Ross, who is pursuing a master's degree in public administration at Alabama's Troy State University, has political aspirations as well. Even his unsuccessful 2002 bid for DeKalb County's House District 61 Seat), hasn't dimmed his fervor. "I love politics; I love the process of politics," he says. "I believe holding a public office is one of the most selfless things a person can do." - J.H.
President, Exchange Bank
Brad Serff is a banker who puts "community" in community banking. As president of the Exchange Bank in Milledgeville, he has helped lead his institution to record growth by practicing the belief that civic contribution paves the road to success.
"You only have a certain amount of time to do things in your life," he says, "and I look for opportunities to make my community better and other people's lives better."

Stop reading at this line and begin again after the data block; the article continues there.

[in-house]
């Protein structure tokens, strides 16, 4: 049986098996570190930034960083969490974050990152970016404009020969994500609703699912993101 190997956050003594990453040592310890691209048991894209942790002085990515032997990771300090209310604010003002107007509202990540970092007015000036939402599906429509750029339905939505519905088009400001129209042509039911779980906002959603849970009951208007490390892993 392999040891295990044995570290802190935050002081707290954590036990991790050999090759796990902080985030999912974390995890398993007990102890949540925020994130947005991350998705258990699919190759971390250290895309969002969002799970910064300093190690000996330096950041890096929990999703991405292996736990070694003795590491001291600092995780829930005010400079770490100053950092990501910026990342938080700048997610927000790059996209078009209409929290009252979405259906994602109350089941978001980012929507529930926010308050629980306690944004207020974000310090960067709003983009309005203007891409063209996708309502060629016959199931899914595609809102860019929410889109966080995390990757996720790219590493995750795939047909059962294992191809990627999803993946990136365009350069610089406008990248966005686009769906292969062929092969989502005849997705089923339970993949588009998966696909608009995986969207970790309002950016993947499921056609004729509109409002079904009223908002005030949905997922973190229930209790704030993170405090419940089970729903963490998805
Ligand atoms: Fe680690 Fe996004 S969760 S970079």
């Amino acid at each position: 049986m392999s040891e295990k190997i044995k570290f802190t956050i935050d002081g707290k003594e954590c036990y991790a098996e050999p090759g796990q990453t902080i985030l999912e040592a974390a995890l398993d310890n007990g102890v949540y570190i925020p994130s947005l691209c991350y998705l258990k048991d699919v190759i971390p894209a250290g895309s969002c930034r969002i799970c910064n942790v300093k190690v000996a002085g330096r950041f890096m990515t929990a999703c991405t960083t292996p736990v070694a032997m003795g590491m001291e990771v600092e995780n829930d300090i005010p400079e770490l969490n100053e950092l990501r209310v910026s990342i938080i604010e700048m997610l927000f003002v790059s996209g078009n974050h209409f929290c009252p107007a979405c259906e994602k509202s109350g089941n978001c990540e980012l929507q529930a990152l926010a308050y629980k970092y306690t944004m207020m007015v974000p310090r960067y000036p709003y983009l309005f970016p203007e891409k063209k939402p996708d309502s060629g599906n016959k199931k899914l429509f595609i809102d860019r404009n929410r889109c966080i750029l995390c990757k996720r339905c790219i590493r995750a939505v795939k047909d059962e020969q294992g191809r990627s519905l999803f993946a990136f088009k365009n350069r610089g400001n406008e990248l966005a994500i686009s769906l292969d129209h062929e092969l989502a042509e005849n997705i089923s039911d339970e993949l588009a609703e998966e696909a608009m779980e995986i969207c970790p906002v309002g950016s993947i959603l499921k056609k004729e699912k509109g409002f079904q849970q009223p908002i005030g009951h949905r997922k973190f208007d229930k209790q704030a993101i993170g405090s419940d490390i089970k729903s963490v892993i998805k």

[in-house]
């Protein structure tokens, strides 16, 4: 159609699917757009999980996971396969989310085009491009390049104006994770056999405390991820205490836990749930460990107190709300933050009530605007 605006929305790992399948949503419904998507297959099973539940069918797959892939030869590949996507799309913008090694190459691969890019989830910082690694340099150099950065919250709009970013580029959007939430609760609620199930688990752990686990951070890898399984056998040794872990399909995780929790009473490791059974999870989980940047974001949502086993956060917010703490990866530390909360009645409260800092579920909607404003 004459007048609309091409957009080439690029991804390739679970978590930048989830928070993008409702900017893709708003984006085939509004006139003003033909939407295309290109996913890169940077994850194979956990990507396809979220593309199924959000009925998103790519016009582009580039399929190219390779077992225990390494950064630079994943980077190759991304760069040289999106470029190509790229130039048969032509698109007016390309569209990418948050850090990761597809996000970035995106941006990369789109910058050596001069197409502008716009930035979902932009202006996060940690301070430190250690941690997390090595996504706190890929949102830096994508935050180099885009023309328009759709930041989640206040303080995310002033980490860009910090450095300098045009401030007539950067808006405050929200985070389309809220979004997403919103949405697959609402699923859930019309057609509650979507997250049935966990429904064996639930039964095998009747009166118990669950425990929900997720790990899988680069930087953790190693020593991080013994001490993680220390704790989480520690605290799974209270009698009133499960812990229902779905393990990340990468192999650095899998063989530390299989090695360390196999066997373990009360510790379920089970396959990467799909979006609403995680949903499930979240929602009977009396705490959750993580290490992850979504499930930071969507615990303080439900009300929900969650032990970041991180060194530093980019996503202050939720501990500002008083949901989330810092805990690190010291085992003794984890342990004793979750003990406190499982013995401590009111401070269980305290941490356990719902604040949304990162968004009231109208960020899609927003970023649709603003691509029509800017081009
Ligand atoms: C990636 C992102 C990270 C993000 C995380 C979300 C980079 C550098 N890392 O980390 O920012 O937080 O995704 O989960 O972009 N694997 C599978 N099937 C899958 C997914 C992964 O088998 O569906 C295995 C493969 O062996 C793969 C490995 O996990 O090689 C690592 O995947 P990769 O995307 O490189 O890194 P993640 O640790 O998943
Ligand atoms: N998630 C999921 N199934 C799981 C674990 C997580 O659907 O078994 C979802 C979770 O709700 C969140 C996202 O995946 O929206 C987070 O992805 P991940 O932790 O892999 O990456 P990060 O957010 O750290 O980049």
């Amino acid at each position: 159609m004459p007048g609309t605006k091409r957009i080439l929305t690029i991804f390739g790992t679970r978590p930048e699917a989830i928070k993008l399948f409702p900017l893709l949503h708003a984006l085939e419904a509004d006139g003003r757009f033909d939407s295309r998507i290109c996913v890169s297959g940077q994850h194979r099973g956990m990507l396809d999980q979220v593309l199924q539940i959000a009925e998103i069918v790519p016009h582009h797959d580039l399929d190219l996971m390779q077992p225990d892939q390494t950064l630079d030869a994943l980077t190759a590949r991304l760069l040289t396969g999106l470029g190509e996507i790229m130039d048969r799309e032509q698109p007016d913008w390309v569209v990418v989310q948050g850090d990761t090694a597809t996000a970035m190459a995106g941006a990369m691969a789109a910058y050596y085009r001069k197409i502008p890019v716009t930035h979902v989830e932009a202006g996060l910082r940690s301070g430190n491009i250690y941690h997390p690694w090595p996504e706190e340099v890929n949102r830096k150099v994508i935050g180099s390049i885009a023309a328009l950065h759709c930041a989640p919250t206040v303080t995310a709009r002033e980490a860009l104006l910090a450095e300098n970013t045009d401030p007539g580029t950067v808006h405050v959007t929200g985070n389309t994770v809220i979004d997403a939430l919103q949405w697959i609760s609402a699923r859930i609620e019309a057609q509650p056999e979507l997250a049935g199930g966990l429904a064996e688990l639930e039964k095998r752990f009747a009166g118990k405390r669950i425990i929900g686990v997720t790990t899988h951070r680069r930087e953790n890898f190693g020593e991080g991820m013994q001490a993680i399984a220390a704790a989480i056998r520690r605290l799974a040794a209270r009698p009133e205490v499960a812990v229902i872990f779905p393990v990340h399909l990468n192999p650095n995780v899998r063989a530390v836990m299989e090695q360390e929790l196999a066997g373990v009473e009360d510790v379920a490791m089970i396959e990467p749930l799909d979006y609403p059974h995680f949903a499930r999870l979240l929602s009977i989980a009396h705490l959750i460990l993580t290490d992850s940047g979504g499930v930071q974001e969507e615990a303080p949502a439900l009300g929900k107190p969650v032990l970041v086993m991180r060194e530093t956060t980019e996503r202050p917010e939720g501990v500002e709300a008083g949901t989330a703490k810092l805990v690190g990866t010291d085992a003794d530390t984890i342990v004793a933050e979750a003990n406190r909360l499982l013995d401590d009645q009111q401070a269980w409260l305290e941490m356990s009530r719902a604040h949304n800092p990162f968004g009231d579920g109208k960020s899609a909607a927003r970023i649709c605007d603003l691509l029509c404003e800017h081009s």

The University of Tennessee graduate came to Atlanta in 1988 to begin his career with C&S Bank, moving up the ladder as C&S became NationsBank.
In 1997, Serff was recruited by First Liberty Bank in Milledgeville to work as city president. In 1999, he moved to Exchange Bank and, in January 2004, was named president of the 101-year-old community bank.
As his responsibilities increased over the years so has Serff's community involvement. He has served in volunteer leadership roles with such organizations as the Milledgeville Convention & Visitors Bureau, Georgia College and State University, the Rotary Club, United Way and Habitat for Humanity. - B.N.
President/CEO, Noble Investment Group
In March 2004, Mitesh Shah was named to Newsweek magazine's list of "20 South Asians of Power and Influence." Listed alongside such pop cultural heavyweights as filmmaker M. Night Shyamalan, singer Norah Jones and professional golfer Vijay Singh, Shah was humbled.
"I get a lot of credit for the organization," he says, "But I'm surrounded by a lot of talented people."